by Rob Joyce

“Manic Monday” at Wimbledon lived up to the hype once again, as the Round of 16 brought men’s tennis not only the upset of the year, but the match of the year. The 16-seed, Gilles Muller of Luxembourg, took Rafael Nadal to a five-set epic, eventually beating the 15-time Grand Slam winner 15-13 in that decisive set. It’s the second time ever that the 34-year-old has advanced that far in a Grand Slam event, with the last time coming in 2008.

It’s certainly the most important win of Muller’s career, and to date it is the most exciting match of the year. Though it’s not among the best of all-time, it’s nearly in the same breath as these five that do go down in history as the greatest matches ever played:

5) Jimmy Connors vs. Aaron Krickstein, 1991:

Photo Credit Getty Images/Staff

The Hall of Famer Connors was ranked 936th in the world in 1990, making his run in the 1991 U.S. Open all the more improbable. On his 39th birthday he faced Krickstein in the fourth round, trailing two sets to one. He forced the fifth set, but in that decisive frame trailed 5-2 before storming all the way back, winning the set and, subsequently the match, 7-6 in front of a raucous New York City crowd. It was such a good match that, even to this day, rain delay filler at the Open is video of that fourth round.

4) Roger Federer vs. Andy Roddick, 2009:

Photo by Clive Brunskill/Getty Images

A year after losing in heartbreaking fashion (we’ll get to that in a bit), Federer faced another instant classic, this time against Roddick. Federer led after three sets, 5-7 7-6 (8) 7-6 (5), but Roddick held in the fourth set to force a decisive fifth that would become the longest in history. The two went back-and-forth with the serve, with Roddick at one point not being broken for 38 straight games. However, he needed that to be 39, as Federer, up 15-14, finally broke serve and beat Roddick in a Grand Slam final for the fourth time.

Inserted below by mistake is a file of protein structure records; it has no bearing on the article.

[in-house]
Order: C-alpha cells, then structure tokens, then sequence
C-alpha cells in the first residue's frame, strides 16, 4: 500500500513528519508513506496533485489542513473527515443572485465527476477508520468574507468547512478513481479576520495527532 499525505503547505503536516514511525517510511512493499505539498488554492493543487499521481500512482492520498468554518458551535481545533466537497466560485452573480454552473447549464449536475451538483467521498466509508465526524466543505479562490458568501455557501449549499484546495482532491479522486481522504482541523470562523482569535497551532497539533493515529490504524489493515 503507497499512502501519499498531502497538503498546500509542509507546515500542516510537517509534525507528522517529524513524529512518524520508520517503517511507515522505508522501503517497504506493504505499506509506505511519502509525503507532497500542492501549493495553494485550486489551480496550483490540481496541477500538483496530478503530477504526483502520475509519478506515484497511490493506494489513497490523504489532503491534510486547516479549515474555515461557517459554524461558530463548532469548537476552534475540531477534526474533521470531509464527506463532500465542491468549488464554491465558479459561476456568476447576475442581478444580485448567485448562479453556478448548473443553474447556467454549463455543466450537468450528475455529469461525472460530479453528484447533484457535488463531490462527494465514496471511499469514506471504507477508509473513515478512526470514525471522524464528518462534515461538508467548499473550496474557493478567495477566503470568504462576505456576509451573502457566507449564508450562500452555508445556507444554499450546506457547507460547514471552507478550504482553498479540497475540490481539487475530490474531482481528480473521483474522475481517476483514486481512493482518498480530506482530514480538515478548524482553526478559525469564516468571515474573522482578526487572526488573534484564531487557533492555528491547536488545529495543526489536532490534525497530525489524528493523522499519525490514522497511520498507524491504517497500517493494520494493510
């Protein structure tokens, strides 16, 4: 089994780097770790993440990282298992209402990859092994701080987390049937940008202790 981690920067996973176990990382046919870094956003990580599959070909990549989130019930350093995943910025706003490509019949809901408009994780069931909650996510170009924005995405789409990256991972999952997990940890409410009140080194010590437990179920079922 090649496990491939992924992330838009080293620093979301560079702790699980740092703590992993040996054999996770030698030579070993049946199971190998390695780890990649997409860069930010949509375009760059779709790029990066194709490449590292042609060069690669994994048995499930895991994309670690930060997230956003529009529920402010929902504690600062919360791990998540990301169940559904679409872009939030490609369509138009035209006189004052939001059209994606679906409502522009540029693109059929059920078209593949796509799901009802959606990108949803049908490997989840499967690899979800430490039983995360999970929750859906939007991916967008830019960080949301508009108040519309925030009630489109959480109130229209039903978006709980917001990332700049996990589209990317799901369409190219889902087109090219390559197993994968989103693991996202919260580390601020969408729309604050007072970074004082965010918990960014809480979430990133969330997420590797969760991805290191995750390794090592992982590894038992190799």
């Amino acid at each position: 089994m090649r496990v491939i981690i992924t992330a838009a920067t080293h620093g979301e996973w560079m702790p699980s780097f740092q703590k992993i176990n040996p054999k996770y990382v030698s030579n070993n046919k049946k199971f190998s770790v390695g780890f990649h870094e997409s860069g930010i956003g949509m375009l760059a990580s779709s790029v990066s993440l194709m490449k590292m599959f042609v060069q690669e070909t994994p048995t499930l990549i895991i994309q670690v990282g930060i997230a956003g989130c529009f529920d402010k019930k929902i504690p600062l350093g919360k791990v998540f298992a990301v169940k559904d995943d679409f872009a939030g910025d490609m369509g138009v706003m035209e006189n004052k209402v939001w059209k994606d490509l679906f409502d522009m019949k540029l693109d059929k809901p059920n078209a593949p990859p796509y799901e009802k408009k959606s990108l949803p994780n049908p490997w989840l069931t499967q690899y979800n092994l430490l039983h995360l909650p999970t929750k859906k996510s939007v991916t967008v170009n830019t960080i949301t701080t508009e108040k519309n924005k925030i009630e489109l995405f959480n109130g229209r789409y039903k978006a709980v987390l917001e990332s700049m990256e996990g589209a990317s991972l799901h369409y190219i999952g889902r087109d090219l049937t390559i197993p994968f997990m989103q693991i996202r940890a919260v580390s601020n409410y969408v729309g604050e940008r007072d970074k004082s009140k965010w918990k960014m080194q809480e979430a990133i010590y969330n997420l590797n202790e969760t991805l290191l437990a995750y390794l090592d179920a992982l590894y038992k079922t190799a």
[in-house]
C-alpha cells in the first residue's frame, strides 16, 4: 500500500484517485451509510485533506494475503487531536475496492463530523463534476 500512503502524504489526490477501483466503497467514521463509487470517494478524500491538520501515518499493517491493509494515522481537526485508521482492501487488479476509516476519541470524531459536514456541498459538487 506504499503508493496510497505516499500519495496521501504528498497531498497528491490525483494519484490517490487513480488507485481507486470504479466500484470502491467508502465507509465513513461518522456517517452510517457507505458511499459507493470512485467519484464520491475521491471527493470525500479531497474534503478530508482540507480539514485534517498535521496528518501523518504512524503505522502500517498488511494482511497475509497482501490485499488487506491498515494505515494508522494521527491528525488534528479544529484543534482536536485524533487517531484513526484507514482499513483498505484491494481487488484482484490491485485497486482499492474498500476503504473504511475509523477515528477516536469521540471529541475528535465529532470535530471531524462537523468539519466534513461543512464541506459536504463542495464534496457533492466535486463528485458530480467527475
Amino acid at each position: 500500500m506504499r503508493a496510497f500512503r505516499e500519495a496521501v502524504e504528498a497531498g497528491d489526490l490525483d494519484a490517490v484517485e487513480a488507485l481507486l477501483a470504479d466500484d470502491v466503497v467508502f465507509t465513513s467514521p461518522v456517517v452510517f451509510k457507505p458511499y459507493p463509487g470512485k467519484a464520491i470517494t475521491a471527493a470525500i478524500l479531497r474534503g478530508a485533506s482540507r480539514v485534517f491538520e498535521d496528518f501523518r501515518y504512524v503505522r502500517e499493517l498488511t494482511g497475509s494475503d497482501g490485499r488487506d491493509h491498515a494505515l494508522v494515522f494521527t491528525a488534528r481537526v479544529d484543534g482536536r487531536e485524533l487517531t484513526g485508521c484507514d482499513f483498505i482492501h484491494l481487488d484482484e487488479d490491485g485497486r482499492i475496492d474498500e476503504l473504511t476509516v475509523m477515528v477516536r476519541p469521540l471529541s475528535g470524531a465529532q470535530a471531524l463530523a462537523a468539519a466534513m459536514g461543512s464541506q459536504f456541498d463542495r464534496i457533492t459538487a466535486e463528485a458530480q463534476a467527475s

3) John Isner vs. Nicolas Mahut, 2010:

Photo credit: GLYN KIRK/AFP/Getty Images

The first round Wimbledon match between Isner and Mahut was so good, it took three days to complete. Tied after four sets, the match was suspended on June 22 due to darkness. When they began the fifth set the next day at 2:05 in the afternoon, no one could have guessed darkness would again play a factor.

Seven hours later, with the final set tied at 59, darkness pushed the epic to a third day. Finally, on June 24, Isner won 70-68. The match took 11:05 to complete, with the fifth set lasting 8:11. Court 18 at Wimbledon now has a plaque to commemorate the three-day duel.

2) Bjorn Borg vs. John McEnroe, 1980:

Photo by Rob Taggart/Central Press/Getty Images

The standard-bearer at Wimbledon for nearly three decades, two titans of the era played a masterful five-set affair. Borg, looking for his fifth straight Wimbledon title, had two chances during the fourth set to win the match, but McEnroe held strong and evened the set at 6-6. In the tiebreaker, McEnroe not only staved off five more championship points, but he had six set points of his own in the 34-point marathon, finally winning the set on his seventh try.

The fifth set saw Borg dominate with his serve, winning 19 consecutive points on his serve to take his fifth Wimbledon crown, winning the final frame 8-6.

1) Rafael Nadal vs. Roger Federer, 2008:

Photo by Julian Finney/Getty Images

It’s only fitting that arguably the two greatest of all-time, in the peak of their rivalry, give us the greatest match ever played. The top two seeds in the tournament were meeting in the final for the third straight year, with Federer vying for a sixth straight Wimbledon title. Things looked bleak after Nadal went up two-sets-to-none, but Fed managed to win a tiebreaker in the third set, then again in the fourth (staving off two championship points in the process) to force a fifth set.

Adding to the drama was a pair of rain delays, combining for about two hours’ worth of waiting. Though it didn’t go nearly as long as Isner and Mahut, eventually Nadal was able to topple his rival on grass for the first time, taking the fifth set 9-7. At 4:48 it’s the longest final in Wimbledon history, and given the stakes and who was participating, it’s the greatest match in tennis history.

  1. Alexandre Tabet says:

    The 2012 Australian Open final between Djokovic and Nadal, the 2018 Wimbledon semi final, also between Djokovic and Nadal, and the 1992 Wimbledon final between Agassi and Ivanisevic were all also amazing.

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